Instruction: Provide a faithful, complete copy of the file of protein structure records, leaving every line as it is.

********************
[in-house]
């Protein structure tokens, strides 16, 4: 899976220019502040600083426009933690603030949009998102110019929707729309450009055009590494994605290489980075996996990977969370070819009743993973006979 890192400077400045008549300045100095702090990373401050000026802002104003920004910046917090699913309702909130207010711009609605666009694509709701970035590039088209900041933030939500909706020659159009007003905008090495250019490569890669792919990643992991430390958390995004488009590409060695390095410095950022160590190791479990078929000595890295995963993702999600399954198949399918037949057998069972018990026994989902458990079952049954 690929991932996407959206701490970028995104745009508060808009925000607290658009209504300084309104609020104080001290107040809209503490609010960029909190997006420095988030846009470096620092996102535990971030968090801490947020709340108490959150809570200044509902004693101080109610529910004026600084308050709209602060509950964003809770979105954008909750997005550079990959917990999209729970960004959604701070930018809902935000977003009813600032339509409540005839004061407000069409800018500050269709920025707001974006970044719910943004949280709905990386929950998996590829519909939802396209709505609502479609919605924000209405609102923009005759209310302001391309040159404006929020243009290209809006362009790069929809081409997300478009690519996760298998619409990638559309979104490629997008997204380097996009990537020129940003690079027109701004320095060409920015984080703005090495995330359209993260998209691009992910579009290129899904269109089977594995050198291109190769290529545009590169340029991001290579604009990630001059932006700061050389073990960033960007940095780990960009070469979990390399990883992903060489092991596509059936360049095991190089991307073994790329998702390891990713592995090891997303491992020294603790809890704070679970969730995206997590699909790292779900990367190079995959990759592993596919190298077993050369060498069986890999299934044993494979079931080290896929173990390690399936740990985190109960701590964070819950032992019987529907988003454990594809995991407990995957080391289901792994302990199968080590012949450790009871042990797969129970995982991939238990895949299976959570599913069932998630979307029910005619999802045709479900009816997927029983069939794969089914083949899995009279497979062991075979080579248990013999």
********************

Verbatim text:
[in-house]
């Protein structure tokens, strides 16, 4: 899976220019502040600083426009933690603030949009998102110019929707729309450009055009590494994605290489980075996996990977969370070819009743993973006979 890192400077400045008549300045100095702090990373401050000026802002104003920004910046917090699913309702909130207010711009609605666009694509709701970035590039088209900041933030939500909706020659159009007003905008090495250019490569890669792919990643992991430390958390995004488009590409060695390095410095950022160590190791479990078929000595890295995963993702999600399954198949399918037949057998069972018990026994989902458990079952049954 690929991932996407959206701490970028995104745009508060808009925000607290658009209504300084309104609020104080001290107040809209503490609010960029909190997006420095988030846009470096620092996102535990971030968090801490947020709340108490959150809570200044509902004693101080109610529910004026600084308050709209602060509950964003809770979105954008909750997005550079990959917990999209729970960004959604701070930018809902935000977003009813600032339509409540005839004061407000069409800018500050269709920025707001974006970044719910943004949280709905990386929950998996590829519909939802396209709505609502479609919605924000209405609102923009005759209310302001391309040159404006929020243009290209809006362009790069929809081409997300478009690519996760298998619409990638559309979104490629997008997204380097996009990537020129940003690079027109701004320095060409920015984080703005090495995330359209993260998209691009992910579009290129899904269109089977594995050198291109190769290529545009590169340029991001290579604009990630001059932006700061050389073990960033960007940095780990960009070469979990390399990883992903060489092991596509059936360049095991190089991307073994790329998702390891990713592995090891997303491992020294603790809890704070679970969730995206997590699909790292779900990367190079995959990759592993596919190298077993050369060498069986890999299934044993494979079931080290896929173990390690399936740990985190109960701590964070819950032992019987529907988003454990594809995991407990995957080391289901792994302990199968080590012949450790009871042990797969129970995982991939238990895949299976959570599913069932998630979307029910005619999802045709479900009816997927029983069939794969089914083949899995009279497979062991075979080579248990013999």